In today’s international market of pirating videos, phones, computers and other brand name goods, we’ve become somewhat accustomed to the reality that it’s going to happen. And there’s a whole plethora of knockoffs out there, some legal and some not. And, quite often, the knockoff actually performs as well as, or even better than, the original.
With this in mind, it’s often difficult to decide whether to buy the original brand name or a knockoff. One wants to reward the ingenuity of a company and attempt to do things on the level. But nobody wants to pay more than they have to. We all want the best bang for our buck.
This is part of the reason why we’re easily drawn to such things as GLD, SLV and other such means of “owning” gold. By being able to simply click on a ticker in your trading platform, you can supposedly “invest” in gold, silver, platinum, cows, pigs, corn or just about any other asset, without the spreads typical in the retail market. But how often do these “shares” actually represent specific or allocated goods?
The answer may shock you. In an interview with Silver Doctors, Harvey Organ claims that SPDR Gold Trust (GLD) lays claim to vaulted gold that is also claimed by the Bank of England, COMEX, LBMA and Arab investors. Now that’s leverage!!
For investors in GLD, this means that there really can’t be specific gold allocated per share. In fact, many have speculated that less than half of the GLD shares currently distributed are represented by actual gold. And GLD is not required to insure their holdings against theft or fraud. While this might not matter to the day trader, it could be catastrophic for the average investor. Furthermore, by offering shares of gold that aren’t really represented by actual physical gold, such ETFs are artificially increasing supply to meet demand. The ramifications when this comes to bear could be staggering.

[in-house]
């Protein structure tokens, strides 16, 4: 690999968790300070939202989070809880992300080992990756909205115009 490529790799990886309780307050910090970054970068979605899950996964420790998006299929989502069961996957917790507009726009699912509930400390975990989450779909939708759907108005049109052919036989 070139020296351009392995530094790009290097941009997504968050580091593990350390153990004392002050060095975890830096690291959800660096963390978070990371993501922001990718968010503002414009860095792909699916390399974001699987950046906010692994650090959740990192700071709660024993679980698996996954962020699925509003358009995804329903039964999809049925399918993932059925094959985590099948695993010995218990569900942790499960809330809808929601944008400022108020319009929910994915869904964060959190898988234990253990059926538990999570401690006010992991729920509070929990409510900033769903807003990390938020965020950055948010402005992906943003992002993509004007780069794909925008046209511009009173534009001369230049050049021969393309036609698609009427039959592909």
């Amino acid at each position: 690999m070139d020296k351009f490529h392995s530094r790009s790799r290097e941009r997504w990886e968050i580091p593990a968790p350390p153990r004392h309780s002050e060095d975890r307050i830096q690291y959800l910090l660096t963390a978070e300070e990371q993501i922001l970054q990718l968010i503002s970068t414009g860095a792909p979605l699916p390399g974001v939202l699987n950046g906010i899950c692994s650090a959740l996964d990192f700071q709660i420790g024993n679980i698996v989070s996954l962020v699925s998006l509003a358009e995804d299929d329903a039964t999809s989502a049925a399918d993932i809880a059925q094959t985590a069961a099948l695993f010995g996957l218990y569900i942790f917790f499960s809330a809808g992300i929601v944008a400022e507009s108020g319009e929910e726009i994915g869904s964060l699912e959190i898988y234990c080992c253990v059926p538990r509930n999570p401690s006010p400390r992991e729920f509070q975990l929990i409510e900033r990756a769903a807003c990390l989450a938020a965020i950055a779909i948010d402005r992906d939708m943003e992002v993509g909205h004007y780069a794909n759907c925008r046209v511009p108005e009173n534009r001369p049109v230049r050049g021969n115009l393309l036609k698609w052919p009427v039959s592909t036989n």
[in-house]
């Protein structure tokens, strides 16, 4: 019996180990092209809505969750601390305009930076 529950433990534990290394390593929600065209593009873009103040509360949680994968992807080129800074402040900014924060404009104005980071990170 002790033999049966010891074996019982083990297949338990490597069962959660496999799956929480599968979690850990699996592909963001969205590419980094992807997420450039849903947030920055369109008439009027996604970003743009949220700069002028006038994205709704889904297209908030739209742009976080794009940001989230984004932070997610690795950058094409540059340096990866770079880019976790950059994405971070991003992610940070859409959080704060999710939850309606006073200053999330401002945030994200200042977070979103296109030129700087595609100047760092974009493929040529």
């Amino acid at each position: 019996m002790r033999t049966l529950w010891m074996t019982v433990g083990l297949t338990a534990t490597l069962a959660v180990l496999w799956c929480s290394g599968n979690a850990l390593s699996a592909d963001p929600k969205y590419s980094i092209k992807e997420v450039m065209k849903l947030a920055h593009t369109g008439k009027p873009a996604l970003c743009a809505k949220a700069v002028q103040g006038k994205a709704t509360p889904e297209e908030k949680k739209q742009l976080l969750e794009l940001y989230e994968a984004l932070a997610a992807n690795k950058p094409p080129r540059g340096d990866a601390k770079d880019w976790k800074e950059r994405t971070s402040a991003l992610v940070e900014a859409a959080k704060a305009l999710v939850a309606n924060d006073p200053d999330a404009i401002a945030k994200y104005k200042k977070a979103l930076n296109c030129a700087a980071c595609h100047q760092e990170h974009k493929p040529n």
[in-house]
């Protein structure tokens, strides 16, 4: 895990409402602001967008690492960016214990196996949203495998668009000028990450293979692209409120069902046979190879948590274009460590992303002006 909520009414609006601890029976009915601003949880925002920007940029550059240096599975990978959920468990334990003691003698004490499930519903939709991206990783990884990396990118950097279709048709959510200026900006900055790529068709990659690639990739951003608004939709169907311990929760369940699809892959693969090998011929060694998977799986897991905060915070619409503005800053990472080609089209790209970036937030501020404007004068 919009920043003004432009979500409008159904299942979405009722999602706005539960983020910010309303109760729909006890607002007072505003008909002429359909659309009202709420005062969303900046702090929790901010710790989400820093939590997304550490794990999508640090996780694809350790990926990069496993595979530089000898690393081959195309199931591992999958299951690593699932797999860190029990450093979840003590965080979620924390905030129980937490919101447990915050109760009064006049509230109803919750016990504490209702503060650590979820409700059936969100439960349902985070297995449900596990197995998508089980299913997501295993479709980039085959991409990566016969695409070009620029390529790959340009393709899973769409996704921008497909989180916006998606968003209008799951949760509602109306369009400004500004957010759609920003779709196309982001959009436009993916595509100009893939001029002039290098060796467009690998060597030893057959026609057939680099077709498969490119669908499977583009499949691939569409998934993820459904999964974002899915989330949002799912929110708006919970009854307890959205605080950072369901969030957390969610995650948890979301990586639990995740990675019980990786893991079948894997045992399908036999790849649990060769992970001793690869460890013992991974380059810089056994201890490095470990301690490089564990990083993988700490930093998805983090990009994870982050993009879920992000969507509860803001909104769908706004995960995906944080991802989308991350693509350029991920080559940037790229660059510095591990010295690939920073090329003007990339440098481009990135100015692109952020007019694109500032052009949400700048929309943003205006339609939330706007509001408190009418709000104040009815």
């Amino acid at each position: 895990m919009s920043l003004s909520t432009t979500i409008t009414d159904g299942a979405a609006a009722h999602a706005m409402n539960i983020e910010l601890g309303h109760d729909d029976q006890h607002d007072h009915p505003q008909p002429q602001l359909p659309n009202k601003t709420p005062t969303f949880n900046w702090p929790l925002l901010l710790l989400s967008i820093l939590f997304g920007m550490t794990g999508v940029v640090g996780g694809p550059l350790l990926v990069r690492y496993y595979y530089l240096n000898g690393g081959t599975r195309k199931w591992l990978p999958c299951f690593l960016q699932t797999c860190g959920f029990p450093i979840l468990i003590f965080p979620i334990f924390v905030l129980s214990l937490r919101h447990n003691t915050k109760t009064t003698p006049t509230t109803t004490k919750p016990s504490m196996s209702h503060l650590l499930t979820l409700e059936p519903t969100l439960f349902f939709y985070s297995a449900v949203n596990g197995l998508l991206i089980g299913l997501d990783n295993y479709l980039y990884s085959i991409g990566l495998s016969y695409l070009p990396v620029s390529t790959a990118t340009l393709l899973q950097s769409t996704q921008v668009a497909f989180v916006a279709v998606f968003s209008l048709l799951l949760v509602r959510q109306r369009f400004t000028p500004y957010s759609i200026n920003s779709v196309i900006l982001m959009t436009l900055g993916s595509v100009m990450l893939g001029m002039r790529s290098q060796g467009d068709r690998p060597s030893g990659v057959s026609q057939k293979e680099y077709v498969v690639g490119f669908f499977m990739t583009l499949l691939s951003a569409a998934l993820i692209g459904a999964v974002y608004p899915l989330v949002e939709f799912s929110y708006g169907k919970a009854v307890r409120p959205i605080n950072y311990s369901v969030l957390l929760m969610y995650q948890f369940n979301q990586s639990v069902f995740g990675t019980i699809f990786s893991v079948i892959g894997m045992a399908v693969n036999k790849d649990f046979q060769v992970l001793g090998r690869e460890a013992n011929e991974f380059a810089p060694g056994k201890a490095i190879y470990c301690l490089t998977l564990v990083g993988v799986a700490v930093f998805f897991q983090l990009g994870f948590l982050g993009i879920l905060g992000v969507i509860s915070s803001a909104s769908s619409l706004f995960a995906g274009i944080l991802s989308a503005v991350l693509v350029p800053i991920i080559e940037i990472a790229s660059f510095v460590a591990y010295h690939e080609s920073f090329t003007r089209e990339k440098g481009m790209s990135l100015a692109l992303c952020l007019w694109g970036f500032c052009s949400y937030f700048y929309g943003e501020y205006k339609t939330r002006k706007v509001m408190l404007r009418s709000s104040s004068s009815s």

… Amber Gold: a gold-based investment ponzi scheme out of Poland, in which it is likely needless to say that the gullible investors never had actual possession of the gold. And when they tried, it was gone. All gone.
Some organizations have attempted to overcome this, such as HAA, with their vault-based, fully allocated trading and an option to take delivery. HAA claims to be unique because the investor can buy and sell online. But many dealers have online ordering. And most offer vaults, especially if they offer precious metals IRAs.
What it comes down to is that there is no substitute for physical gold. Whether you have it vaulted, in an IRA, take personal delivery or any combination of the three, only by owning fully allocated and specific metals is the investor protected. And if your gold is in storage somewhere, make sure that it’s fully insured. Vaults should be inventoried regularly by independent auditors.
There’s no sense in taking chances with paper that claims to be gold, and yet refuses to commit to protecting such claims. Protect your hard-earned investments with due diligence and by working with a company that can guarantee and insure allocated holdings.
J. Keith Johnson’s Austrian and libertarian perspectives on current socioeconomic and geopolitical affairs are fueled by his insatiable desire to both discover and share the truth. A Goldco Direct affiliate, you’ll find his commentary on The Gold Informant website, as well as various Internet financial and news sites.